Obviously the Snowden whistleblowing is about a lot more than just data like I'm going to be discussing here, it's about being private online, in my eyes Snowden has done a very brave and very good thing for his country and for the internet community. What happens next with regards to the American public and their willingness to challenge the government will determine if it was worth it or not. (You can read a timeline of events on Snowden here).
However, in relation to testing, a big pool of data with regards to your application/website will come from analytics, be it WebTrends or Google Analytics. I am sure that many companies are already taking advantage of analytics data to determine what browsers are most popular and what devices are used to access their companies website or application, in having this data we are able to determine what browsers and devices we support and thus test on. This list will grow larger and larger as more and more companies release devices or as different versions of browsers are released, we already for instance have Internet Explorer 7,8,9 and now 10, I'm just thankful that we stopped supporting IE6 as that was a monstrosity. So this is just one way that we are using data to support our testing.
Also in our analytics data are things like user journeys, and common things that users do, we can use this to drive our testing, if there's a common journey that a number of users do, then we can ensure in our testing that there's nothing that will disrupt that journey, often the journey is common sense, but it's a useful piece of data non the less.
We can also use other forms of data to determine where bugs are likely to appear in the system, if you have a system that has evolved quite a bit and you have a lot of bugs that have been raised and subsequently fixed, if you know that a certain area of the system is prone to having regression type bugs, then you can be sure that you have tests that cover this area in your test pack, or even perform exploratory testing around it as necessary. This is where CI builds can come in handy, by having tests run every night against a build, you can determine fairly easily if certain areas of the system are prone to bugs, and as such protect against this going forward.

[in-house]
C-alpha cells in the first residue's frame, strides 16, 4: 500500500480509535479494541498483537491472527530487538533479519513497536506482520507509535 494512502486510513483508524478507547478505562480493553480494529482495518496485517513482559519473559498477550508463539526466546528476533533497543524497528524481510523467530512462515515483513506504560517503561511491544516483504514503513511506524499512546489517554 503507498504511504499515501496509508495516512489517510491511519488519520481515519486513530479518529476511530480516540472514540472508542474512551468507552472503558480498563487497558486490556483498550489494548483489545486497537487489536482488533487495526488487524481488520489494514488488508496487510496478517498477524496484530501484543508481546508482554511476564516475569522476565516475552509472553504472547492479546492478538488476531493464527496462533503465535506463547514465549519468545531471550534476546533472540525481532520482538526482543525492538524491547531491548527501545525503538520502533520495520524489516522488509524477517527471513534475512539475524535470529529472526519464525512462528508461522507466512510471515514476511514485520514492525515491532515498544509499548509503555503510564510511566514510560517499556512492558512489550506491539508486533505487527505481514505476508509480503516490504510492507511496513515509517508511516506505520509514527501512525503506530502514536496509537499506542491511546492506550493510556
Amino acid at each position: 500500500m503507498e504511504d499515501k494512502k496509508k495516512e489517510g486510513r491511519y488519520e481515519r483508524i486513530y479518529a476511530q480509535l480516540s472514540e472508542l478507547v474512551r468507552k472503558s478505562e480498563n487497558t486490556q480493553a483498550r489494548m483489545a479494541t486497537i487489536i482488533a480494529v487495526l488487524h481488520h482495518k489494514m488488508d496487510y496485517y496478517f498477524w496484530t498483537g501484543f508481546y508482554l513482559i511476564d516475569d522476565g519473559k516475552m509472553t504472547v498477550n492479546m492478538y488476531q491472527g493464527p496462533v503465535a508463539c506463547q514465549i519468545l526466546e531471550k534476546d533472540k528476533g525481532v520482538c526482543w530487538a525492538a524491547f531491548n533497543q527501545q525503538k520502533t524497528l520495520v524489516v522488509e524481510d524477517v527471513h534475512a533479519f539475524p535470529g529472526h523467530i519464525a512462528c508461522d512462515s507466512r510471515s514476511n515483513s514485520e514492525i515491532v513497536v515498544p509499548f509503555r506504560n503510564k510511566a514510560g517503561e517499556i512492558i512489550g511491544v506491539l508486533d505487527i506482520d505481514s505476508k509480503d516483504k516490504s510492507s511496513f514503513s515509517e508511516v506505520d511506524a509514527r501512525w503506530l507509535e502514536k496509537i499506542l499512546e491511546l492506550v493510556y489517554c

Finally, analytics can be used to determine how often certain scenarios happen, for instance, we have a timeout page that has certain analytics on it. When this page is hit, we know what the user was doing when they hit the page, and it will help in researching what the problem was and how it arose.
Data doesn't have to be limited to analytics, we can increase this "data" to using tools such as SQL server profiler, if we have this running during an a test run then this data in future can be used to drive any improvements that we want to make to the databases to improve efficiency or even to find bugs that might otherwise had been missed.
Similarly, we can run tests with console windows open to see any errors, we can use HttpWatch to see requests that the browser is making, we can view logs on servers. This is all data that is available to us, and as testers we should be using it regularly as part of our test runs.
Obviously, this data might not be available to everyone, so is there a risk that smaller companies get left behind? In my eyes, no, smaller companies will eventually have this data available to them, be it in having multiple releases that have had tests run against them, they too will have this data, if they decide to use it or not is up to them.
The point I'm getting at, is that there is an abundance of data out there, some readily at our fingertips, and some we might have to tweak/work for a bit, but the more data as testers we have then the more pinpointed our testing can be, and not one piece of this data alone would be any use to us, but combining it all together helps our test approach become more direct and focused.